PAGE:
Second Year study

You will study technological and social change, looking at the multicultural nature of German-speaking society. You will study highlights of German-speaking artistic culture and will learn how Germany's political landscape was formed.

You will also explore the influence of the past on present-day German-speaking communities. Throughout your studies, you will learn the language in the context of German-speaking countries and the issues and influences which have shaped them. You will study a  text  and will have the opportunity to carry out independent research on an area of your choice.

Assessment tasks will be varied and cover listening, speaking, reading and writing skills.

SUBJECT CONTENT AREAS:

  • You may study all the sub-themes in relation to any German-speaking country or countries.

  • Immigration (Einwanderung)
    • Die Gründe für Migration
    • Vor- und Nachteile der Einwanderung
    • Migrationspolitik
  • Integration (Integration)
    • Maßnahmen zur Integration
    • Hindernisse für die Integration
    • Die Erfahrungen verschiedener Migrantengruppen
  • Racism (Rassismus)
    • Die Opfer des Rassismus
    • Die Ursprünge des Rassismus
    • Der Kampf gegen Rassismus

  

  • Germany and the European Union (Deutschland und die Europaïsche Union)
    • Die Rolle Deutschlands in Europa
    • Vor- und Nachteile der EU für Deutschland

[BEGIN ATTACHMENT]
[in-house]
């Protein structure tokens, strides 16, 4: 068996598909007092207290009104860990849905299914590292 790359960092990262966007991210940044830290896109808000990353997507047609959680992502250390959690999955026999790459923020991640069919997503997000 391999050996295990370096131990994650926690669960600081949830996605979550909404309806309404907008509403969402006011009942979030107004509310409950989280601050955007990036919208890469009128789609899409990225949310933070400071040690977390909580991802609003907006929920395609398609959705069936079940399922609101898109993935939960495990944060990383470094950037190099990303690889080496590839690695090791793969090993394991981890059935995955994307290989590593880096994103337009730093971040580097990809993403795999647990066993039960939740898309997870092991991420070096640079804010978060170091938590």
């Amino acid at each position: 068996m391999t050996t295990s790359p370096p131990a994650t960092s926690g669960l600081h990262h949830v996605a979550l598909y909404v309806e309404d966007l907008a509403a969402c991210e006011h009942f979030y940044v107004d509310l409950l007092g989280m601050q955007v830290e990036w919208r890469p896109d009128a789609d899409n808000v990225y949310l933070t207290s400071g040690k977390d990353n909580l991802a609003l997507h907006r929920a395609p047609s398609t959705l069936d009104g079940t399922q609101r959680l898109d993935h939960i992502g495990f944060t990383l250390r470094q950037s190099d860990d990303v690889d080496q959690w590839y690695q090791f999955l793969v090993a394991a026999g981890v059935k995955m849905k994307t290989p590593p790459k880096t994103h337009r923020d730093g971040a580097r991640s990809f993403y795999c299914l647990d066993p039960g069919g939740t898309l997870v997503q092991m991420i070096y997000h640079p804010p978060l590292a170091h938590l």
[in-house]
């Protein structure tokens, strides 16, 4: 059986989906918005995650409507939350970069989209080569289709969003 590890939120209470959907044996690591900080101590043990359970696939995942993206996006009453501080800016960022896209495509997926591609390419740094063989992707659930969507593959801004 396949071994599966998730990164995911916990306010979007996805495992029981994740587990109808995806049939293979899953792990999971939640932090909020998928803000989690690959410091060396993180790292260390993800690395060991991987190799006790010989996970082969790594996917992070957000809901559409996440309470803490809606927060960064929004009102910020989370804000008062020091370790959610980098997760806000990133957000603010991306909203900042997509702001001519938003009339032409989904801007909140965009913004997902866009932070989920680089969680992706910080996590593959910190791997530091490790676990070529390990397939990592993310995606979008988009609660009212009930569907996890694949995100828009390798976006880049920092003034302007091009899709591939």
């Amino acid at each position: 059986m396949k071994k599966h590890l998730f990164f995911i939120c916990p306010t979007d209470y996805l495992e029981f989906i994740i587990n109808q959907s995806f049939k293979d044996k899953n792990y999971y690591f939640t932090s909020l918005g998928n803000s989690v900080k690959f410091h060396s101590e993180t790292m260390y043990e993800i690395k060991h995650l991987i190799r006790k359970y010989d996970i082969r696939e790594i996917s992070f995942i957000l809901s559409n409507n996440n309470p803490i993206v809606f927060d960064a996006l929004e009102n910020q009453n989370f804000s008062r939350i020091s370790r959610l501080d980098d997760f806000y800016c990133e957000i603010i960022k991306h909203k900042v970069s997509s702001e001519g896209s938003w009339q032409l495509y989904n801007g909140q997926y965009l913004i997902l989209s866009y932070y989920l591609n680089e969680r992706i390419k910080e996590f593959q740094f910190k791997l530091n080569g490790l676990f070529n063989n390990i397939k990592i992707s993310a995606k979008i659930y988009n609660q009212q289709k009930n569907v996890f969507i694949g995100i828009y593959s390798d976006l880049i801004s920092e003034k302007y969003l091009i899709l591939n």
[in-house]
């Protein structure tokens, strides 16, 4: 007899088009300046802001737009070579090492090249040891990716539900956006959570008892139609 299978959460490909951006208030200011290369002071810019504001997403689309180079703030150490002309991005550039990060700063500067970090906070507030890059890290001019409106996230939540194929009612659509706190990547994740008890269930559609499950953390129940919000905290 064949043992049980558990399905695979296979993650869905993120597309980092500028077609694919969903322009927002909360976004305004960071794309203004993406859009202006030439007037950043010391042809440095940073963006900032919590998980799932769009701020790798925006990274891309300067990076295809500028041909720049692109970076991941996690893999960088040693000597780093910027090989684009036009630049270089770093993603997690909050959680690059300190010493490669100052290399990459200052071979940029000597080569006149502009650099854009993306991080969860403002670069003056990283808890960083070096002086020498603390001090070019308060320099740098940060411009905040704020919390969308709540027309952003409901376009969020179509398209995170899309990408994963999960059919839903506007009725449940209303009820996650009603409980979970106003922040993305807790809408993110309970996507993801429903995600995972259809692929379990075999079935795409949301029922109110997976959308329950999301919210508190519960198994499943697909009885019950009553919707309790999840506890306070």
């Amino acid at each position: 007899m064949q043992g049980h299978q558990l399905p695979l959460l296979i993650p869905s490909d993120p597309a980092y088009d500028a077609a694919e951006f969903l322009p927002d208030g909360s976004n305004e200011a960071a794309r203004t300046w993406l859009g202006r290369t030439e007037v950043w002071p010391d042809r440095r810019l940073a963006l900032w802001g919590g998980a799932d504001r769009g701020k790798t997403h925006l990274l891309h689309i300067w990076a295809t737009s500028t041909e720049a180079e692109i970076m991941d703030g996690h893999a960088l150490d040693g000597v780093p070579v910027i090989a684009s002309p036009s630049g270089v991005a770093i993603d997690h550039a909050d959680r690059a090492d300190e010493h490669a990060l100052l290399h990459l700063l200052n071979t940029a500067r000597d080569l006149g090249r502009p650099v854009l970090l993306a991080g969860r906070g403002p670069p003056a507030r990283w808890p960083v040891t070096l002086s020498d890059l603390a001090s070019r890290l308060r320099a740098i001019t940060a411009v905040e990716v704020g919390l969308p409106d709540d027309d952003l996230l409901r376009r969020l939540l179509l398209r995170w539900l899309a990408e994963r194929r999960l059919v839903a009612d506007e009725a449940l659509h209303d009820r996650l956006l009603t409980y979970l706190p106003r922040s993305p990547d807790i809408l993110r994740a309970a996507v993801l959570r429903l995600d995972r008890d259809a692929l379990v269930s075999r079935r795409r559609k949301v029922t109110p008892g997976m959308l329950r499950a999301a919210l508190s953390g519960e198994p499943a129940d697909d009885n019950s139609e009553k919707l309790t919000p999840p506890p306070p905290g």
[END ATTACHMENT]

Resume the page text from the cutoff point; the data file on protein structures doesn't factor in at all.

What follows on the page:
• Die Auswirkungen der EU-Erweiterung auf Deutschland
  • Politics and youth (Die Politik und die Jugend)
    • Politisches Engagement Jugendlicher
    • Schwerpunkte der Jugendpolitik
    • Werte und Ideale
  • German re-unification and its consequences (Die Wiedervereinigung und ihre Folgen)
    • Friedliche Revolution in der DDR
    • Die Wiedervereinigung – Wunsch und Wirklichkeit
    • Alte und neue Bundesländer – Kultur und Identität

We also study a play:`Andorra` von Max Frisch

3.5 Individual research project

You will be required to identify a subject or a key question which is of interest to you and which relates to a country or countries where German is spoken. You must select relevant information in German from a range of sources including the internet. The aim of the research project is to develop research skills. You will demonstrate your ability to initiate and conduct individual research by analysing and summarising your findings, in order to present and discuss them in the speaking assessment.

You may choose a subject linked to one of the themes or sub-themes or to one of the works. However, you must not base your research on the same literary text or film that you refer to in your written assessment.   

Second Year Assessment

Assessment objectives

Assessment objectives (AOs) are set by Ofqual and are the same across all A-level German specifications and all exam boards.

The exams will measure how you have achieved the following assessment objectives.

  • AO1: Understand and respond:
    • in speech to spoken language including face-to-face interaction
    • in writing to spoken language drawn from a variety of sources.
  • AO2: Understand and respond:
    • in speech to written language drawn from a variety of sources
    • in writing to written language drawn from a variety of sources.
  • AO3: Manipulate the language accurately, in spoken and written forms, using a range of lexis and structure.
  • AO4: Show knowledge and understanding of, and respond critically and analytically to, different aspects of the culture and society of countries/communities where the language is spoken

Across assessment objectives AO1 and AO2, no more than 10% of the total marks for the qualification may be used for responses in English, including translation into English.